May 20, 2013
Italy awaits Monti's decision on political future
Italian Prime Minister Mario Monti stood before the cold stones slabs that hold the remains of St Francis and prayed to the man who preached what the Franciscans call "the gift of discernment" - the wisdom and courage to make the right choice.
Monti will need that gift soon.
He has already said he will resign once Italy passes the next budget law but has yet to announce whether he will run for prime minister in next year's elections - which many European leaders want him to do.
An indication of his political future could come as soon as Sunday when he is due to meet President Giorgio Napolitano, the man who appointed him a year ago to lead a technocratic government charged with saving Italy from financial crisis. But most analysts judge his decision to be least a week away.
Being in Assisi at this critical moment for his - and Italy's - political future, was like a balm for Monti, who has been tugged by all sides on whether to enter active politics. It was solace from the storm.
"It was a big emotion," he told Reuters during a simple dinner with Franciscan monks and guests in the large refectory of the convent-basilica complex in the Umbrian hill town after he prayed before the tomb on Saturday night.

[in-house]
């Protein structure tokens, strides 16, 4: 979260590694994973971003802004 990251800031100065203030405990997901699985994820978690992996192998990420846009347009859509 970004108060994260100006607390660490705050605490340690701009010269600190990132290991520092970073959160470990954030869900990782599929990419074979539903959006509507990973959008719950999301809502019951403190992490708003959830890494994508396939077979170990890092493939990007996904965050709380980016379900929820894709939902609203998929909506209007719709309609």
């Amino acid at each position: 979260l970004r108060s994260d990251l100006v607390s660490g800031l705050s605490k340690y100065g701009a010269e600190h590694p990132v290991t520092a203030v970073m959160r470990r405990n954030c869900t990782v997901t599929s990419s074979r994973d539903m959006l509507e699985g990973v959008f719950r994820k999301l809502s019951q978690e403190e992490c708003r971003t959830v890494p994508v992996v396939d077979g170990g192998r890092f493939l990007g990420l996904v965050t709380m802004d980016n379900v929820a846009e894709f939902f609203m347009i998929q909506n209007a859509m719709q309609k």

"It combined art, history, religion and simplicity, as St Francis preached to us," he said.
Saint Francis also preached discernment - the need for wisdom and enlightenment in making decisions.
When asked if the visit to the tomb of St Francis - where he prayed standing for a few minutes - will help him make his decision on his political future, he said: "Of course, of course it will," adding, however, that he did not know when he would make it.
In his year in office, Monti, 69, an economics professor and a former European commissioner, has passed a series of tax increases and reforms to steer Italy away from the risk of a Greek-style economic crisis.
Monti, a sober and reserved man with a keen understated sense of humor, has won high hosannas from the markets, which tremble at the uncertainty that a non-Monti government could bring to Italy and Europe.
European politicians from German Chancellor Angela Merkel to French President Francois Hollande, shocked by the possibility that his predecessor Silvio Berlusconi could return to power, have heaped praise on Monti and urged him to run for office.